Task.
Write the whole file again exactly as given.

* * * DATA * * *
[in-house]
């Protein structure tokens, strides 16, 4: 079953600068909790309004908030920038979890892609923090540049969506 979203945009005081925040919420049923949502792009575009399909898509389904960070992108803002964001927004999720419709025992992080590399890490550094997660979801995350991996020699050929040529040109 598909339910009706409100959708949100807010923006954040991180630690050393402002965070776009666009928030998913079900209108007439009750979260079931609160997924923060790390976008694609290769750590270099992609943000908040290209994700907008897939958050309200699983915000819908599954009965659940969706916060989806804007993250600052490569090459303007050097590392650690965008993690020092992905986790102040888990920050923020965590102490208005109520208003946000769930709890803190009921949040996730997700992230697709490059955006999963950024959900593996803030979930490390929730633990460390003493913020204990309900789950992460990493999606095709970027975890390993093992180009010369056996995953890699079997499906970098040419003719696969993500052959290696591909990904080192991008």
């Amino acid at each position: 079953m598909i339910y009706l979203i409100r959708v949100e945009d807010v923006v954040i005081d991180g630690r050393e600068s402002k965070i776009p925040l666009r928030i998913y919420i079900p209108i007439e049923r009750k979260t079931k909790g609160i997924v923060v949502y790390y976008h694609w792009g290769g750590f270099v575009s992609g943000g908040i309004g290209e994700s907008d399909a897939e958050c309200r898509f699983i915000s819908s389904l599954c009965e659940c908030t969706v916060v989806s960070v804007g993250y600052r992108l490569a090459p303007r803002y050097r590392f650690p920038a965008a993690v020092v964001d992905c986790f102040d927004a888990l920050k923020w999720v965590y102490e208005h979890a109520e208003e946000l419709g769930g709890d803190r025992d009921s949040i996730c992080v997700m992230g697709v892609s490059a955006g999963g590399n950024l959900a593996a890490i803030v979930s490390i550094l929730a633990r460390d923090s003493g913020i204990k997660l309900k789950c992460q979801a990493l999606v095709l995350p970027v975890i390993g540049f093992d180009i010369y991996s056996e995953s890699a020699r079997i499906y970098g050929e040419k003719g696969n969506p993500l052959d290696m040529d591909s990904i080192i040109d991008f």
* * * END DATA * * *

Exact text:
[in-house]
């Protein structure tokens, strides 16, 4: 079953600068909790309004908030920038979890892609923090540049969506 979203945009005081925040919420049923949502792009575009399909898509389904960070992108803002964001927004999720419709025992992080590399890490550094997660979801995350991996020699050929040529040109 598909339910009706409100959708949100807010923006954040991180630690050393402002965070776009666009928030998913079900209108007439009750979260079931609160997924923060790390976008694609290769750590270099992609943000908040290209994700907008897939958050309200699983915000819908599954009965659940969706916060989806804007993250600052490569090459303007050097590392650690965008993690020092992905986790102040888990920050923020965590102490208005109520208003946000769930709890803190009921949040996730997700992230697709490059955006999963950024959900593996803030979930490390929730633990460390003493913020204990309900789950992460990493999606095709970027975890390993093992180009010369056996995953890699079997499906970098040419003719696969993500052959290696591909990904080192991008």
């Amino acid at each position: 079953m598909i339910y009706l979203i409100r959708v949100e945009d807010v923006v954040i005081d991180g630690r050393e600068s402002k965070i776009p925040l666009r928030i998913y919420i079900p209108i007439e049923r009750k979260t079931k909790g609160i997924v923060v949502y790390y976008h694609w792009g290769g750590f270099v575009s992609g943000g908040i309004g290209e994700s907008d399909a897939e958050c309200r898509f699983i915000s819908s389904l599954c009965e659940c908030t969706v916060v989806s960070v804007g993250y600052r992108l490569a090459p303007r803002y050097r590392f650690p920038a965008a993690v020092v964001d992905c986790f102040d927004a888990l920050k923020w999720v965590y102490e208005h979890a109520e208003e946000l419709g769930g709890d803190r025992d009921s949040i996730c992080v997700m992230g697709v892609s490059a955006g999963g590399n950024l959900a593996a890490i803030v979930s490390i550094l929730a633990r460390d923090s003493g913020i204990k997660l309900k789950c992460q979801a990493l999606v095709l995350p970027v975890i390993g540049f093992d180009i010369y991996s056996e995953s890699a020699r079997i499906y970098g050929e040419k003719g696969n969506p993500l052959d290696m040529d591909s990904i080192i040109d991008f």